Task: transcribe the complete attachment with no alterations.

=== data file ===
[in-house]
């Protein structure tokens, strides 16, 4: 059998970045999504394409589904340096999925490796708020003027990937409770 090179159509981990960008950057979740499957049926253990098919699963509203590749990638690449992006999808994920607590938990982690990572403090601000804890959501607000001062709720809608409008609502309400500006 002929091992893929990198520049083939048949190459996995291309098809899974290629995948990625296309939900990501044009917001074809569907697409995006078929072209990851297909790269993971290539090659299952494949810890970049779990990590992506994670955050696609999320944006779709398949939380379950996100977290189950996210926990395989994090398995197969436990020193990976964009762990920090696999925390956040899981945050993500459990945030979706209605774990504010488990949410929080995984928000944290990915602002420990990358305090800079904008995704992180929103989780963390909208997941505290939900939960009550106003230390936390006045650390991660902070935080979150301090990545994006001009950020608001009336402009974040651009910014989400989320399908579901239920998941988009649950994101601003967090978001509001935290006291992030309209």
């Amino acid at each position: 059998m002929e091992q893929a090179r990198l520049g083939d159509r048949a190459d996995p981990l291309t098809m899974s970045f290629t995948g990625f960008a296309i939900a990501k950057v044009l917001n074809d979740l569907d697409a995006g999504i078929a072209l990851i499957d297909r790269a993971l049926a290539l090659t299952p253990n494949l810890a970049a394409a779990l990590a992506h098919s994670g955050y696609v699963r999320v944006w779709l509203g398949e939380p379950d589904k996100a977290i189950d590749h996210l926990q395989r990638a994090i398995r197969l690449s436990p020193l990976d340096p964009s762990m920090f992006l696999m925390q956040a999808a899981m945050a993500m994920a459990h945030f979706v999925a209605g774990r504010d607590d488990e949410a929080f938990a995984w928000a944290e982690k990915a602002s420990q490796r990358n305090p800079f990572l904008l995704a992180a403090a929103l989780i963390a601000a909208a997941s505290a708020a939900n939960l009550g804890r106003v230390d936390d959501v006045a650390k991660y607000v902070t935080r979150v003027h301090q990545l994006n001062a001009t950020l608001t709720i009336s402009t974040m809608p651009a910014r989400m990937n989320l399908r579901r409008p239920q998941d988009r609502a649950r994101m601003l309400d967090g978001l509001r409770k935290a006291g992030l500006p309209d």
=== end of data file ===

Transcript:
[in-house]
């Protein structure tokens, strides 16, 4: 059998970045999504394409589904340096999925490796708020003027990937409770 090179159509981990960008950057979740499957049926253990098919699963509203590749990638690449992006999808994920607590938990982690990572403090601000804890959501607000001062709720809608409008609502309400500006 002929091992893929990198520049083939048949190459996995291309098809899974290629995948990625296309939900990501044009917001074809569907697409995006078929072209990851297909790269993971290539090659299952494949810890970049779990990590992506994670955050696609999320944006779709398949939380379950996100977290189950996210926990395989994090398995197969436990020193990976964009762990920090696999925390956040899981945050993500459990945030979706209605774990504010488990949410929080995984928000944290990915602002420990990358305090800079904008995704992180929103989780963390909208997941505290939900939960009550106003230390936390006045650390991660902070935080979150301090990545994006001009950020608001009336402009974040651009910014989400989320399908579901239920998941988009649950994101601003967090978001509001935290006291992030309209």
């Amino acid at each position: 059998m002929e091992q893929a090179r990198l520049g083939d159509r048949a190459d996995p981990l291309t098809m899974s970045f290629t995948g990625f960008a296309i939900a990501k950057v044009l917001n074809d979740l569907d697409a995006g999504i078929a072209l990851i499957d297909r790269a993971l049926a290539l090659t299952p253990n494949l810890a970049a394409a779990l990590a992506h098919s994670g955050y696609v699963r999320v944006w779709l509203g398949e939380p379950d589904k996100a977290i189950d590749h996210l926990q395989r990638a994090i398995r197969l690449s436990p020193l990976d340096p964009s762990m920090f992006l696999m925390q956040a999808a899981m945050a993500m994920a459990h945030f979706v999925a209605g774990r504010d607590d488990e949410a929080f938990a995984w928000a944290e982690k990915a602002s420990q490796r990358n305090p800079f990572l904008l995704a992180a403090a929103l989780i963390a601000a909208a997941s505290a708020a939900n939960l009550g804890r106003v230390d936390d959501v006045a650390k991660y607000v902070t935080r979150v003027h301090q990545l994006n001062a001009t950020l608001t709720i009336s402009t974040m809608p651009a910014r989400m990937n989320l399908r579901r409008p239920q998941d988009r609502a649950r994101m601003l309400d967090g978001l509001r409770k935290a006291g992030l500006p309209d």